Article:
X-Men: First Class (2011)

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Time for me to get contrarian — to be the guy who insists that the fan-servicey Star Trek IV is actually not as good as the much less popular Star Trek III was. Almost everyone agrees that the X-Men series turned lame when Brett Ratner did #3, and then turned good again when Bryan Singer came back and helped put this one together. I just can’t go along with that.

Worse, I can’t even understand why so many people feel that way. Normally, in most cases where I have a contrary view, I understand why others see it differently. I totally get why people adored Superman II and Tim Burton’s Batman, and why they think Spawn, Steel, and The Spirit were awful. And I get why they dig First Class. But why the hate for The Last Stand? It’s intelligent, grown-up, full of story and character, and it has huge action scenes that aren’t confusing or carsick, in which both sides have vivid and sympathetic personalities. Is it just the Dark Phoenix part? That isn’t good, but it’s a pretty small proportion of the story. Last Stand is mostly a solid movie. This is also a pretty solid movie, but it has one large aggravating flaw: the simple fact that it’s a prequel.

So yeah, here we go with the Tiny Toons version of the X-Men. The grownups in the mainline X-Men films get to go through their awkward youth. You get to see Charles Xavier with hair, chatting up birds in pubs in swinging London, just as you always wished you could. Hank McCoy as a pimply nerd, except they never show a pimple in this. Mystique as a child (she’s older than she looks). And a bunch of teenagers who grow up to be nobody you’ve ever heard of.

The one backstory that’s really worth spending time on is Magneto’s, and his performance by Michael Fassbender is the best in the film. (The original plan was to make X-Men Origins: Magneto but they dropped the idea of an “Origins” series after the first one was a boxoffice dud, and broadened the story.)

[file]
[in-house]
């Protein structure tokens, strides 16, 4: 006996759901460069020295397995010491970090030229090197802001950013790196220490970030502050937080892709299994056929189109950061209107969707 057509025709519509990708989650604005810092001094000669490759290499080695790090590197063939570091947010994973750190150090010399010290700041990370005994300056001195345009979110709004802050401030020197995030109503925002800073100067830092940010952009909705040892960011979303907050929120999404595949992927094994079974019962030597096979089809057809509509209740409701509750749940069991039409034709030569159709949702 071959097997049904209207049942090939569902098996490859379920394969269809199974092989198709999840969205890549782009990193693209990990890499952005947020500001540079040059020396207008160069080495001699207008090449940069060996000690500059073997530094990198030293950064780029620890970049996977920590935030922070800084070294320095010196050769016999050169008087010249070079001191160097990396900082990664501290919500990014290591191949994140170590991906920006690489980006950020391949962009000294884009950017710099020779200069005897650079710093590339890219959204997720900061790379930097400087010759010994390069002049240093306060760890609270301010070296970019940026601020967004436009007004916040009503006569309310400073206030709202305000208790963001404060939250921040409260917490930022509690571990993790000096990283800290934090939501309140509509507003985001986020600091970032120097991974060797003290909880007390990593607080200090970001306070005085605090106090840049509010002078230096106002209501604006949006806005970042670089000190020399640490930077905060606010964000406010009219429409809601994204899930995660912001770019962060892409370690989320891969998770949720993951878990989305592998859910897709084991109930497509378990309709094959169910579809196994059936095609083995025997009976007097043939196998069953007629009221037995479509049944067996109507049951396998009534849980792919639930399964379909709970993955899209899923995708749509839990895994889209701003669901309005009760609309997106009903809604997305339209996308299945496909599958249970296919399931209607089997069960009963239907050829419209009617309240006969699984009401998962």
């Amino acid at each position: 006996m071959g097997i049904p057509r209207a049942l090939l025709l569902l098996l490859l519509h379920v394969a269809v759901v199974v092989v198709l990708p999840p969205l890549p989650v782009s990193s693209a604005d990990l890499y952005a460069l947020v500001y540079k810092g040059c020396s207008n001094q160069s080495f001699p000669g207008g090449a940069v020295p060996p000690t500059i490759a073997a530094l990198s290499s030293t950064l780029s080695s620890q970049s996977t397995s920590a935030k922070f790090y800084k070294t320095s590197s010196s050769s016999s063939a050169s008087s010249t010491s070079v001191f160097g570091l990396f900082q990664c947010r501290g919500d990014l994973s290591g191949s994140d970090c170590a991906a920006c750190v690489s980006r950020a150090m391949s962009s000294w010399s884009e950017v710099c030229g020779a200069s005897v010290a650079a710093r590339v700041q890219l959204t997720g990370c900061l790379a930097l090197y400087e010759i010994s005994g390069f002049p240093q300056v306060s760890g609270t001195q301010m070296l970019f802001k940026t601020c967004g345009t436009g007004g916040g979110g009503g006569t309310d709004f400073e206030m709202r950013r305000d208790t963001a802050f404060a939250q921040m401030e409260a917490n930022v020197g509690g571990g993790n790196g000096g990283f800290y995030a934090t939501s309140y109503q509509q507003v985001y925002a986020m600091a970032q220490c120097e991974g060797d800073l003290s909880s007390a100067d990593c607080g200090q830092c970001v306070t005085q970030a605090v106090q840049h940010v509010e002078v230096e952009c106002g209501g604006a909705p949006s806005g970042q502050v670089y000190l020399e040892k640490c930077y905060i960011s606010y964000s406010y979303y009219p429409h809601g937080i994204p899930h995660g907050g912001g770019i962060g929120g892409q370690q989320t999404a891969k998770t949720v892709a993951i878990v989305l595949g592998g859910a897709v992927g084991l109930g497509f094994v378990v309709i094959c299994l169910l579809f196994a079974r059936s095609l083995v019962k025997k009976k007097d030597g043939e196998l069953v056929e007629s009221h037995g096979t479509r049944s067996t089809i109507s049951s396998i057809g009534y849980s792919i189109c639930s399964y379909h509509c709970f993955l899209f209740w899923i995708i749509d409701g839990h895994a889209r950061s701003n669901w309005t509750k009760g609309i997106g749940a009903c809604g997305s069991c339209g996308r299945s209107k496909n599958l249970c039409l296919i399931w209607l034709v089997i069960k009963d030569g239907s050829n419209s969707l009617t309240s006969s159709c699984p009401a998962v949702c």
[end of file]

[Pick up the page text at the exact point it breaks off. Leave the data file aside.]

Everyone needs a hobby, and Erik “Magneto” Lensherr’s is Nazi-hunting. But the main guy he’s after is a powerful mutant (whose origins remain a complete mystery) with hench-supervillains of his own, so Erik has to join a team with Charles and company. This team discovers that the bad guy wants to start World War Three, in order to tip the balance of mutants over humans.

The plan? It turns out he was behind the Cuban Missile Crisis. Real-life cold warriors would never have been so rash as to stick missiles in Turkey and Cuba: only mutant machinations could explain that. (Groan.) And the X-Men end up working with the CIA because in this version, geneticist Moira MacTaggert was previously (sigh) a badass CIA agent.

And that’s why prequels suck. You know how the Cuban Missile Crisis turned out. What’s worse, you know that many things shown onscreen here did not happen! To postulate a hidden history in this sort of event puts you squarely in the camp of cheeseball conspiracy theories. We’re getting into the neighborhood of the kind of stuff that makes movies of the National Treasure stripe (and for that matter, Iron Man 2) impossible to take seriously. And of course, you know how the various X-characters turn out, and that the unknown youngsters are unlikely to amount to anything.

For some reason, young Charles is usually incapable of doing telepathy without sticking a finger against his temple like some kind of carny fortune teller.

How is the evocation of sixties-ness? I’d heard good things about it, but wasn’t impressed. Not very immersive. Part of it may be due to budget: this was significantly cheaper than The Last Stand (using an unknown cast definitely helps there), and a lot of the money they did have went for the big naval showdown at the Cuban blockade line. (In which they show all the ships crowded much too close together, a la Star Trek.) And the fashions were as often comic-booky as sixties-y. They do work in some sixties movie tropes — nods to Dr. Strangelove and James Bond and the like — but that’s no substitute.

Some parts are pretty well done. The various young mutants have a nice variety of engaging personalities, and they each get cool stuff to do. The baddie (Kevin Bacon!) and his crew are the fun kind of evil. The final big showdown is suitably epic as it sets the two mutant leaders on their differing courses.

So this movie is certainly okay, but for me it just isn’t a winner. Will this new cast be the basis of a whole new series of adventures set in the past? They’re going to try it at least once, but I don’t think this will sustain very many revisits.